Enter Josh Hader. The Brewers have been listening to offers for their closer for over a year and he's one of the top trade candidates in the sport. I can see a scenario in which Milwaukee trades Hader at the deadline even if they're in the race. Trading him for a godfather package and rolling with Devin Williams and breakout candidate Drew Rasmussen in the late innings is plausible.

Reports indicate the Brewers want MLB-ready or close-to-MLB players in any Hader trade. Would they entertain a one-of-one trade like, say, Hader for Alek Manoah? Or Hader for Simeon Woods Richardson? Or do they need more? Keep in mind Hader will be under team control through 2023, so he's not a rental. He'd be a long-term addition to an up-and-coming Blue Jays team.

Hader is starting to get expensive through arbitration and the small-market Brewers spending north of $10 million on a reliever, a great reliever but still a reliever, does not seem likely. The Blue Jays have the money to spend and a need in the bullpen, and they have top prospects to trade. It's a fit for Toronto and a fit for Milwaukee, so I'm predicting a trade, boldly.

4. The Cardinals will trade for Gallo.

St. Louis has already made one big trade acquisition this year in Nolan Arenado. He's an enormous upgrade at third base and also an enormous upgrade for an offense that scored only 4.14 runs per game last year, seventh fewest in MLB. As good as he is, Arenado alone will not turn the Cardinals into an offensive powerhouse, so room for improvement remains.

I am boldly predicting that improvement will come in the form of Joey Gallo, who has reportedly been on the trade market since last year's deadline. The 27-year-old is under team control through 2022, so he's not a rental, and he'd bring left-handed power to a lineup that is almost completely devoid of it at the moment (switch-hitter Dylan Carlson is their only notably lefty power bat).

The Cardinals made a run at Giancarlo Stanton a few years ago, so they're not afraid of hitters with high strikeout rates as long as they bring huge power to the table, and Gallo certainly does. He's also a sneaky-excellent fielder. This year might be the last chance to win a title with Yadier Molina and Adam Wainwright. Gallo would be a smart, all-in pickup for St. Louis.

As for the Rangers, they are rebuilding, and Gallo is their top trade chip. They could extend him, that's a real possibility, but I'm predicting they trade him. I could see Texas getting cute and targeting Dakota Hudson, who will miss 2021 following Tommy John surgery but will remain under team control through 2024, in a Gallo trade. Hudson and Tyler O'Neill? Dunno, just spitballing.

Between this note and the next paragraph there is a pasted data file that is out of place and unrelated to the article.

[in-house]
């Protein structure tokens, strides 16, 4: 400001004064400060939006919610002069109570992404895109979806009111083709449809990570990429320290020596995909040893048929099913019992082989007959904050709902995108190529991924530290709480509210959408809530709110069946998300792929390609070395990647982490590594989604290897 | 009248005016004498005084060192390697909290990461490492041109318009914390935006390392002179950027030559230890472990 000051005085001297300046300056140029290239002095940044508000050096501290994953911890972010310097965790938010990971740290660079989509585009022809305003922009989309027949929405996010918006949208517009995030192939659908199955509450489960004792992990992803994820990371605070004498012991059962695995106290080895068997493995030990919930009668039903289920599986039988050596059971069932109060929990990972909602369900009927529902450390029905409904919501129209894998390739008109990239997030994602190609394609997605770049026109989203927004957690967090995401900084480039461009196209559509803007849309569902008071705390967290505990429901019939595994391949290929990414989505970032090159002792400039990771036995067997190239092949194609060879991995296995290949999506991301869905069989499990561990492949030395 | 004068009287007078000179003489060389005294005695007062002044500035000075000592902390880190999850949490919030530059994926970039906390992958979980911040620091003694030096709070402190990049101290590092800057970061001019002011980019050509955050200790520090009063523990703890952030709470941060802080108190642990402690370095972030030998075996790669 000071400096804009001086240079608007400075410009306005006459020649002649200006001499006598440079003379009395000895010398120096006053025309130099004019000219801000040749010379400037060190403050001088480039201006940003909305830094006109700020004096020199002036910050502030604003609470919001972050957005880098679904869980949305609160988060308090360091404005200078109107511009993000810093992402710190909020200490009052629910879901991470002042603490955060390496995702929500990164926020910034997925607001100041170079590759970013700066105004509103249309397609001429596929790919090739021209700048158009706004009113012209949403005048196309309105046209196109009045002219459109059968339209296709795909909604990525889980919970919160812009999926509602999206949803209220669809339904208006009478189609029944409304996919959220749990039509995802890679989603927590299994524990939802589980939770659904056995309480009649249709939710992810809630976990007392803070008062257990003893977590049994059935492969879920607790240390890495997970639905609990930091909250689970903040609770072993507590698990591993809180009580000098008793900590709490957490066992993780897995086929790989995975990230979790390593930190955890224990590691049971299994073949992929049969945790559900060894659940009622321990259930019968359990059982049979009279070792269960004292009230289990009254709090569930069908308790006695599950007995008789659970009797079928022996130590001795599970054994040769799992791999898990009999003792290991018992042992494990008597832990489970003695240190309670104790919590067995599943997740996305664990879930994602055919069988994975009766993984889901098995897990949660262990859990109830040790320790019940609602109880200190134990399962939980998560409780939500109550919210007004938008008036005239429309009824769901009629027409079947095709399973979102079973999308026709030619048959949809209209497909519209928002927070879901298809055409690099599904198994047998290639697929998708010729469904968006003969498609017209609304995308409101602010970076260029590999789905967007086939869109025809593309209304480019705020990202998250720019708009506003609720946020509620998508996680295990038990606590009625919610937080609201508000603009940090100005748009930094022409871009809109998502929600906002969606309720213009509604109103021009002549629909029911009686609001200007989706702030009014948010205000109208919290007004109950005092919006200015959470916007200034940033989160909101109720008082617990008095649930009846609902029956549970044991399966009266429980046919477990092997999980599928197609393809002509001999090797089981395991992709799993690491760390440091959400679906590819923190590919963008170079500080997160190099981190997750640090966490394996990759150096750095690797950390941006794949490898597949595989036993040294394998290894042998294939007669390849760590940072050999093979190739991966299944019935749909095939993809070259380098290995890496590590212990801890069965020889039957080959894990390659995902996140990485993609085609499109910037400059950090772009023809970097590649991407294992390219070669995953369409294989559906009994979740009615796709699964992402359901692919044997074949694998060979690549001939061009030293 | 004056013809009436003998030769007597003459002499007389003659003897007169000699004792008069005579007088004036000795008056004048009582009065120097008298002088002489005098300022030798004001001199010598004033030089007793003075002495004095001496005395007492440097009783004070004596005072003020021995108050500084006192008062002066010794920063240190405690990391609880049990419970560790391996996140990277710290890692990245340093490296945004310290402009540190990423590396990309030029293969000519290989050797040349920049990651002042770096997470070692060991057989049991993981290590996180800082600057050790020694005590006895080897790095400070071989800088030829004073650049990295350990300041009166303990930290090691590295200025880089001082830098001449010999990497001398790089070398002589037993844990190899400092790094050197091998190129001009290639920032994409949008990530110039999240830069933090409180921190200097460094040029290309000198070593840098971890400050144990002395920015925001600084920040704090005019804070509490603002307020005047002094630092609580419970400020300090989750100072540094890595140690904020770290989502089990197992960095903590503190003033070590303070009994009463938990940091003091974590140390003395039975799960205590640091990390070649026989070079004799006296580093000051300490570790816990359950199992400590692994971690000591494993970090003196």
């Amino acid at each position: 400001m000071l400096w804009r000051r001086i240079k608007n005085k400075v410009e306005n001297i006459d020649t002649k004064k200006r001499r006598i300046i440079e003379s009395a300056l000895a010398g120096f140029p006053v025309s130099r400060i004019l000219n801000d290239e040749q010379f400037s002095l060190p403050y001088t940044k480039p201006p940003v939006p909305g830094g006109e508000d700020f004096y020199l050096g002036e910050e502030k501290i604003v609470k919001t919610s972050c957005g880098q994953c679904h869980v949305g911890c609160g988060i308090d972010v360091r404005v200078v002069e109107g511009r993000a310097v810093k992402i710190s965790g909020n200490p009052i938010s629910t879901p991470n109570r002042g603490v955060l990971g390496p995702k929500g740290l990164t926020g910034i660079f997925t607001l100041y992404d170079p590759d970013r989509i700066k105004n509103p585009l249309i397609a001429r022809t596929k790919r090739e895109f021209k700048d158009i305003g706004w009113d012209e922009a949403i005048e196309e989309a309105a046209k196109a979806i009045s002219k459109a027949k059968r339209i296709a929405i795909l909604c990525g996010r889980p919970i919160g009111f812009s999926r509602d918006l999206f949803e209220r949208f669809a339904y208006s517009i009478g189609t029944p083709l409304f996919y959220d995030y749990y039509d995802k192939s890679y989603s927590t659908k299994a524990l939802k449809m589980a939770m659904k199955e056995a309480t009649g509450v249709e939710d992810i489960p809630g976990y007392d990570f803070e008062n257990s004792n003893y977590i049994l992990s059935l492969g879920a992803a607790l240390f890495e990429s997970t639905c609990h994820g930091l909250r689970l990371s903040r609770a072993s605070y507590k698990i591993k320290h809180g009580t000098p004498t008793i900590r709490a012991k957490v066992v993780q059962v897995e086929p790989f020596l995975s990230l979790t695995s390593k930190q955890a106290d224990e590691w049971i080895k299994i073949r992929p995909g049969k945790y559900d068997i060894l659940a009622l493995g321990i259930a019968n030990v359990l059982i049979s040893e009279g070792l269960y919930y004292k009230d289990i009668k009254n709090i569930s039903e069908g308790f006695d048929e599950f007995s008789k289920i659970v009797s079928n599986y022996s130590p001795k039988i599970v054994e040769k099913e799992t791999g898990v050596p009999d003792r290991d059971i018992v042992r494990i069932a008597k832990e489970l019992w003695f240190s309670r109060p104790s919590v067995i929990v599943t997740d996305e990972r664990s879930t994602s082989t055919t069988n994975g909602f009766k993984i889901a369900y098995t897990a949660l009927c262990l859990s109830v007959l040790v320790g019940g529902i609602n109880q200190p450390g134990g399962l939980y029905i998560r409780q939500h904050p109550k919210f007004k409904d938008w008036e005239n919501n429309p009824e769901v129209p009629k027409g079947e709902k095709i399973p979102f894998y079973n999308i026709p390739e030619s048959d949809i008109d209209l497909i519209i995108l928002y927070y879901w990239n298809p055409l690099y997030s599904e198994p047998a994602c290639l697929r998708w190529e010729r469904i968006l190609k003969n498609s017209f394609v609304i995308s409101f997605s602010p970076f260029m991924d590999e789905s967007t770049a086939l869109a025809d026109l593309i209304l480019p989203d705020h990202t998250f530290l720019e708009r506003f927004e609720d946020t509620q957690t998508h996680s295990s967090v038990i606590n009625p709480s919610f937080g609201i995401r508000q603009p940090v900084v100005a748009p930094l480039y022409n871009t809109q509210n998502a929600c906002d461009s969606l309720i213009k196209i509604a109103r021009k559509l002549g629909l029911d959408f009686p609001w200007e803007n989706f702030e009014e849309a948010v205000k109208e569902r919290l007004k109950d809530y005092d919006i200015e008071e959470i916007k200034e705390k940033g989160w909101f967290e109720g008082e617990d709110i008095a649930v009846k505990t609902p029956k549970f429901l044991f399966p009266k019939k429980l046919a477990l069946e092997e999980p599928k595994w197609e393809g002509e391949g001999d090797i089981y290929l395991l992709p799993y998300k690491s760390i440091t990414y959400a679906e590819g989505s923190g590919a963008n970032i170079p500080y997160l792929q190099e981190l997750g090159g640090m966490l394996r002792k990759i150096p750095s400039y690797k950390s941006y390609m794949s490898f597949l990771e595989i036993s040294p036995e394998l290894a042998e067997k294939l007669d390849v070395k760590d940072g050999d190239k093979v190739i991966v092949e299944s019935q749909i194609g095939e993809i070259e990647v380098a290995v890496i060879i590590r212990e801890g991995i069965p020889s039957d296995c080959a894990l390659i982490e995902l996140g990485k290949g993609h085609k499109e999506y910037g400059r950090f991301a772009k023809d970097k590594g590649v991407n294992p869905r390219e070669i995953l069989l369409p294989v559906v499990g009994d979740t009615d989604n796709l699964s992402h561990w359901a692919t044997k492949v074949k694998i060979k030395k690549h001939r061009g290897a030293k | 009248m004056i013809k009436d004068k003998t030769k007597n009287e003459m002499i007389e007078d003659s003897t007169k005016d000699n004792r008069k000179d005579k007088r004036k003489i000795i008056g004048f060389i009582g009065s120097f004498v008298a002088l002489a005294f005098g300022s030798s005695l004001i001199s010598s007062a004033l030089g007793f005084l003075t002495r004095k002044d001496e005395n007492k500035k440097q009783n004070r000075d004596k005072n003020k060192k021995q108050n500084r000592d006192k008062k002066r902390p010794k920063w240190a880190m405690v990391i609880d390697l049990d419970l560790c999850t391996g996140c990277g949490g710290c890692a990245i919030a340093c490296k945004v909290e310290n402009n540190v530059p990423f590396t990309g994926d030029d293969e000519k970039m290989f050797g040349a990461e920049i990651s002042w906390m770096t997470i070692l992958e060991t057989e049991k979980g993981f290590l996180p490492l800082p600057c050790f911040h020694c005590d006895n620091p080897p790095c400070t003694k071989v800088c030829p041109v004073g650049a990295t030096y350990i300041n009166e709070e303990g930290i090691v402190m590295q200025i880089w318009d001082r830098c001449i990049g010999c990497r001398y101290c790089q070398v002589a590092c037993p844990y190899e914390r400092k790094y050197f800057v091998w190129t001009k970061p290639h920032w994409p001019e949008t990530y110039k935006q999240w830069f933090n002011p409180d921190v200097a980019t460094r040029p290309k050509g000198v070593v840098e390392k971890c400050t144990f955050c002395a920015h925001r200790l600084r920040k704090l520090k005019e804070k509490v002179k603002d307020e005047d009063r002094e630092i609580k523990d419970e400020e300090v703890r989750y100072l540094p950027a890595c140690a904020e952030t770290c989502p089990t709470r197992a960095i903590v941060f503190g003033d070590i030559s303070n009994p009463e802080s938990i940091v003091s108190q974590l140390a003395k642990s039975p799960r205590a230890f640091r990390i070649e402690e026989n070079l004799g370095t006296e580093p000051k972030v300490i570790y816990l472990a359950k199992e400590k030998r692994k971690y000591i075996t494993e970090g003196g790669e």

It's been a while since we had three legitimate blockbusters at the trade deadline, but I am boldly predicting it this year with Story and the Athletics, Hader and the Blue Jays, and now Gallo and the Cardinals. Gallo fills an obvious need for a St. Louis team short on power, and they'd get to keep him next year as well.

5. The Cubs will not trade Bryant.

Enough about who will get traded this season. Now let's talk about who won't get traded: Kris Bryant. The former NL MVP has been on the trade block for two years now, and it's now or never for the Cubs. Bryant will become a free agent after the season and there is no indication an extension is coming, so either they trade him at the deadline or they risk losing him as a free agent.

For this bold prediction, I am going to say the Cubs keep Bryant at the deadline because he's having a bounce-back season, and because Chicago will be atop the NL Central standings come late July. In fact, I'll add a bold sub-prediction to this bold prediction, and say the Cubs add pieces to Bryant at the deadline, and hope to make one last deep postseason run with this core.

This is what will happen: Bryant will remain with the Cubs all year, the Cubs won't win the World Series (more on that later), and they'll make Bryant the qualifying offer after the season. That will entitle them to a draft pick if (when?) he signs with another team. At this point, keeping Bryant all year would surprise me, and that's why keeping him is a bold prediction.

6. Ohtani will go 150/150.

There is nothing I want more from this sport in 2021 than a full, healthy season from Angels two-way wunderkind Shohei Ohtani. He looked marvelous in spring training, both at the plate and on the mound, and if you're not going to be optimistic about a supremely talented player having a huge year in spring training, when can you?

For this bold prediction, I am going with Ohtani joining the 150/150 club this season, and by that I mean 150 strikeouts as a pitcher and 150 total bases as a hitter. Only four players have gone 150/150, none of them remotely recent:

PlayerTeamStrikeouts as pitcherTotal bases as hitter

Bob Whitney

1883 Boston Beaneaters

345

177

Dick Burns

1884 Cincinnati Outlaw Reds

167

160

Bob Caruthers

1886 St. Louis Browns

166

167

Dave Foutz

1886 St. Louis Browns

283

161

In 2018, Ohtani posted an 11.0 K/9, a rate that is 100 percent sustainable given his raw stuff and the league-wide increase in strikeouts. Based on that, Ohtani would need about 125 innings to get to 150 strikeouts, so figure 22-23 starts. The Angels intend to use a six-man rotation this year, which will cut into Ohtani's starts, but it will also help keep him healthy (in theory).